Richard Hughes ‘Paperwork’
Richard Hughes’ practice primarily centres on the transformative effect of time on a place or an object via deterioration, or how it can be transubstantiated into a dissimilar situation.
At The Modern Institute’s Brick Space Richard Hughes presents works on paper for the first time. During the UK lockdowns Hughes began re-exploring the medium, making use of rudimentary materials and limited space. The initial sketches began as proposals for potential sculptures, works to be made when the limitations were lifted, but they soon evolved into works that held their own footing. Unconsciously they illustrated a collected mindset pondering something greater than the self that can be enhanced from isolation, feeling the vastness illustrated through the minutiae of the everyday.
‘The choices of subject matter hint at, but are not directly referencing lots of varied sources, and half remembered images from the past. Album sleeves, book illustration, t shirt designs etc. Memories of the poster rack in a Woolworths or a comic shop and browsing the images without knowing if they were for a band, a book, a film or tv series. They might be motivational, religious, wise cracking, or demonstrations of flawless technique. Pre internet when things could be mysterious and unknown. The pastime / youth group / culture they belonged to didn’t entirely matter to me, but the idea of producing an image that might appear in thousands of rooms across the globe has always had an appeal. I see these works as handmade posters. Recalling the mass produced, but individually drawn as unique one offs.’
Richard Hughes, 2022
Using a found or sought out image or a maquette to begin the drawings, resembles Hughes’ sculptural works, with props produced as objects to draw from. The labour-intensive nature of their production draws parallels to Hughes’ sculptural practice, but became a mediative practice, a repetitive state that verges on hypnotic where Hughes can stay focused on the surface of a piece of paper.
‘The title for the show reflects the medium but as these works found their beginnings in lockdown the title did also. So many people seemed to be getting things in order, sorting through jobs that had never been gotten round to, clearing things out and generally taking care of business. Or at least they said that they were. The title refers to this, but I also enjoy the slang use of the term, and its associations with having time on your hands and filling it in various non-productive ways.’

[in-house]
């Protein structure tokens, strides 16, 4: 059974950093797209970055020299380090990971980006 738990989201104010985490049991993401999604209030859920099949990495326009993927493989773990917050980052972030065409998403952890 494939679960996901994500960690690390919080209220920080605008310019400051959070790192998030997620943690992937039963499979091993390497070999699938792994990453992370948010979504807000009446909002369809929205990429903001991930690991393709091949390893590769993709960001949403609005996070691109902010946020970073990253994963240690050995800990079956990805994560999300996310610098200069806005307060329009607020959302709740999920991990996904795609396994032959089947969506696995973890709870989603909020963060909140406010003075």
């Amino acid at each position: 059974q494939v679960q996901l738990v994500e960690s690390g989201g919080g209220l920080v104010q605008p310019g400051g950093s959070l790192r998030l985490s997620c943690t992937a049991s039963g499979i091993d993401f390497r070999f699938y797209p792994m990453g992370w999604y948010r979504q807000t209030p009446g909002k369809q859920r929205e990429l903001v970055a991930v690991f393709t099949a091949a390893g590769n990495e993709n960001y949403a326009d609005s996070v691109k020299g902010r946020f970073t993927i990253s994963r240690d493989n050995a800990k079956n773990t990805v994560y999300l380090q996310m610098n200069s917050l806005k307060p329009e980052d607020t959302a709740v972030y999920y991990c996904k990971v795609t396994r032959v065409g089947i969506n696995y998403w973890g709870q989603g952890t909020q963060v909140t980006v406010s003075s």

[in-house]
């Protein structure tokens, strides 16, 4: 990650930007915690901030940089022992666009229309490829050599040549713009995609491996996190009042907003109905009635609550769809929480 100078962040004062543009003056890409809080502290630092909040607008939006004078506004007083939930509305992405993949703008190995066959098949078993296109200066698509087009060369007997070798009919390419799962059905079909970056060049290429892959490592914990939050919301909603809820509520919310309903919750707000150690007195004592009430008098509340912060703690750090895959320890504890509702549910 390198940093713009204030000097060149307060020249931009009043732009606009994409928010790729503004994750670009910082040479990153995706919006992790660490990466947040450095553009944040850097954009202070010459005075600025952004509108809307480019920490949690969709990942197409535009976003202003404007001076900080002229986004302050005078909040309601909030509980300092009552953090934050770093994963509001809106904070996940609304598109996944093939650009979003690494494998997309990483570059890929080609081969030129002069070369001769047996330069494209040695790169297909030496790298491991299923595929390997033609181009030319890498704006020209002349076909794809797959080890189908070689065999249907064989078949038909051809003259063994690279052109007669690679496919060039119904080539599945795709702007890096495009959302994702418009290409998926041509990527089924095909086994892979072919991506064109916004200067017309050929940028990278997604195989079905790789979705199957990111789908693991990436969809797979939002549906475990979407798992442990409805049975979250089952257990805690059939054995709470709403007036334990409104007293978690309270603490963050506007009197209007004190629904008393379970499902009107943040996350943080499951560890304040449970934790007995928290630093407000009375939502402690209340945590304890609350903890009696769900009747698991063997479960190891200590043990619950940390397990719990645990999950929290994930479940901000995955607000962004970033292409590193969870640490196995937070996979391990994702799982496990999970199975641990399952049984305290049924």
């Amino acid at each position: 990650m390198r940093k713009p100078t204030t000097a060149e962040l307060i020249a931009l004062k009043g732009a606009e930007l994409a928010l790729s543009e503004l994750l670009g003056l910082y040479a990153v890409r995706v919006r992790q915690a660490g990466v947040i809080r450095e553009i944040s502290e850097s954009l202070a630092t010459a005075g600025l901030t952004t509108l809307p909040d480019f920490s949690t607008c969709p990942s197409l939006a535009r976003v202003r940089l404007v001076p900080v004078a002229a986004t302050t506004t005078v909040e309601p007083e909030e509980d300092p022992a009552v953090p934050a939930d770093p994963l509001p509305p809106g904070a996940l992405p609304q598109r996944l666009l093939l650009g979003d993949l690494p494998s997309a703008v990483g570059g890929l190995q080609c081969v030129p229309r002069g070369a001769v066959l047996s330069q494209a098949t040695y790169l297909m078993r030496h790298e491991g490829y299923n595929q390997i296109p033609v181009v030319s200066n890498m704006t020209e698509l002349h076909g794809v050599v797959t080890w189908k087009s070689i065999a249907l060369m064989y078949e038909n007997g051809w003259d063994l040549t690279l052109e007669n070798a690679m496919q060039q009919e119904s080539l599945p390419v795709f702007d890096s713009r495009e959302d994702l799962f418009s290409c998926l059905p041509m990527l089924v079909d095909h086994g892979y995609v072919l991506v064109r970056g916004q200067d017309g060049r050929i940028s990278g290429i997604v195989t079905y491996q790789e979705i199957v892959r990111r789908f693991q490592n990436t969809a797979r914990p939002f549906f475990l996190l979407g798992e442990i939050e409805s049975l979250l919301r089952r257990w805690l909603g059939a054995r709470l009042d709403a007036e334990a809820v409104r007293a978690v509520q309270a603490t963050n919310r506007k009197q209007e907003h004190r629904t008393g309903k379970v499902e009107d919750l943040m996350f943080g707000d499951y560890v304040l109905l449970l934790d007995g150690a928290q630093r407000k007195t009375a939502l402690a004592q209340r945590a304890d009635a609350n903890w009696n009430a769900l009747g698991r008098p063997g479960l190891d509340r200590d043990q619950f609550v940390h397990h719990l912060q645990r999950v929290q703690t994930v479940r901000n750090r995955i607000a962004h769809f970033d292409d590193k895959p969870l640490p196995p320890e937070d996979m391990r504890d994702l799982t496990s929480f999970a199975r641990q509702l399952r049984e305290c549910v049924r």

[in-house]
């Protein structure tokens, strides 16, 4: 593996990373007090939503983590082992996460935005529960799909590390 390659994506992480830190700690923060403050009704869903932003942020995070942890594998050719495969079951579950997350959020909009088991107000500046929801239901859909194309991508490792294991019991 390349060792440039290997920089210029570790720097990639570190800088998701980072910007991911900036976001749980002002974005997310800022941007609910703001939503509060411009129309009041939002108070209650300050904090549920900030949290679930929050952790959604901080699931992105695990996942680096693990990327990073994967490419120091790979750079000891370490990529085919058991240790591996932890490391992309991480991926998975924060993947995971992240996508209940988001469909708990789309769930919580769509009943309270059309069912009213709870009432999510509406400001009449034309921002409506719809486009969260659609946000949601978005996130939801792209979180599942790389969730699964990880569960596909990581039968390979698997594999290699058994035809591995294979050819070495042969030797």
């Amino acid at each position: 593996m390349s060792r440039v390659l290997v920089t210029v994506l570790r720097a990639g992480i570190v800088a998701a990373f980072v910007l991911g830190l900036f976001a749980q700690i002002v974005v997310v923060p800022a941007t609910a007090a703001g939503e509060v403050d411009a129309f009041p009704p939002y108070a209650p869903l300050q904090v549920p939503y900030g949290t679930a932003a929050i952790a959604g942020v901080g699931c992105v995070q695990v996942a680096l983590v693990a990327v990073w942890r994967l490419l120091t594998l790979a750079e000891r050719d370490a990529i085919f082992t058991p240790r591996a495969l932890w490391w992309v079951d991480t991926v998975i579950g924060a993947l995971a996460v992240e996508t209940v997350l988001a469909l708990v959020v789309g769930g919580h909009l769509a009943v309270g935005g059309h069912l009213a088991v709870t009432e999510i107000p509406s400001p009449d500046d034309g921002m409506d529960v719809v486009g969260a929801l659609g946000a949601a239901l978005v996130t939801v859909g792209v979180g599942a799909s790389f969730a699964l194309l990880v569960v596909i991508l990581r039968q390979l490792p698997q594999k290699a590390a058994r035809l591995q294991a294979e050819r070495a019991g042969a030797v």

Richard Hughes, 2022
Richard Hughes (b. 1974, Birmingham; Lives and works in Herefordshire) graduated from Goldsmiths College, London in 2003. Recent solo exhibitions include: ‘Field Trip’, The Modern Institute, Glasgow (2014); ‘Scene Inbetween’, Nils Staerk, Copenhagen (2014); Anton Kern Gallery, New York (2013); ‘Time is over, time has come’, Firstsite, Colchester (2013); ‘Where It All happened Once’, Tramway, Glasgow (2012); ‘Endless Bummer’, Gladstone Gallery, Brussels (2011), ‘nothing left, it’s alright’, The Modern Institute, Glasgow (2008) and ‘KEEP ON ONNIN’, Sculpture Court, Tate Britain (2006). He has presented works in numerous group shows including those at: North Carolina Museum of Art, Raleigh (2013); BAM, Ghent (2012); Institute d’Art contemporain, Villeurbanne, France (2011); François Pinault Collection, Palozzo Grassi, Venice (2009); Schirn Kunsthalle, Frankfurt (2008); and Museum Abteiberg, Mönchengladbach (2006).
Hughes was selected for the 55th Carnegie International, Carnegie Museum, Pittsburgh (2008); the fourth Liverpool Biennial (2006); and the British Art Show 6 (2005). He was nominated for the Beck’s Futures Award in 2006 and was the recipient of the EAST International Award in 2003.